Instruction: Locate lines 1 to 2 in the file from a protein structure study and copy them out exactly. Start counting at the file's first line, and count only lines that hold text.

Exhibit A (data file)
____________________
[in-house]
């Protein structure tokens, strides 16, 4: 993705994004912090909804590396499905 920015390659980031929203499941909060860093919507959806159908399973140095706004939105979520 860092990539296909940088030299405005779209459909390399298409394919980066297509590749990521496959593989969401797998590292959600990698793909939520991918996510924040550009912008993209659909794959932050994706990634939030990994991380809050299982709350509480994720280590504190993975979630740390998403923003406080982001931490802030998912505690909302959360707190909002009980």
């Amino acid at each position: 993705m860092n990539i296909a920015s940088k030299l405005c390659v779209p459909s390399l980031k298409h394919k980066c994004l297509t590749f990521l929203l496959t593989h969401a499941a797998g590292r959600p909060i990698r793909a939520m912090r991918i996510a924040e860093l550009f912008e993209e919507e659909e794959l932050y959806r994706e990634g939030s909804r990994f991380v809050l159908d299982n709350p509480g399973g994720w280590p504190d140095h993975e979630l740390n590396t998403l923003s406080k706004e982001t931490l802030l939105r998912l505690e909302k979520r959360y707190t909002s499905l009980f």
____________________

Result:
[in-house]
């Protein structure tokens, strides 16, 4: 993705994004912090909804590396499905 920015390659980031929203499941909060860093919507959806159908399973140095706004939105979520 860092990539296909940088030299405005779209459909390399298409394919980066297509590749990521496959593989969401797998590292959600990698793909939520991918996510924040550009912008993209659909794959932050994706990634939030990994991380809050299982709350509480994720280590504190993975979630740390998403923003406080982001931490802030998912505690909302959360707190909002009980």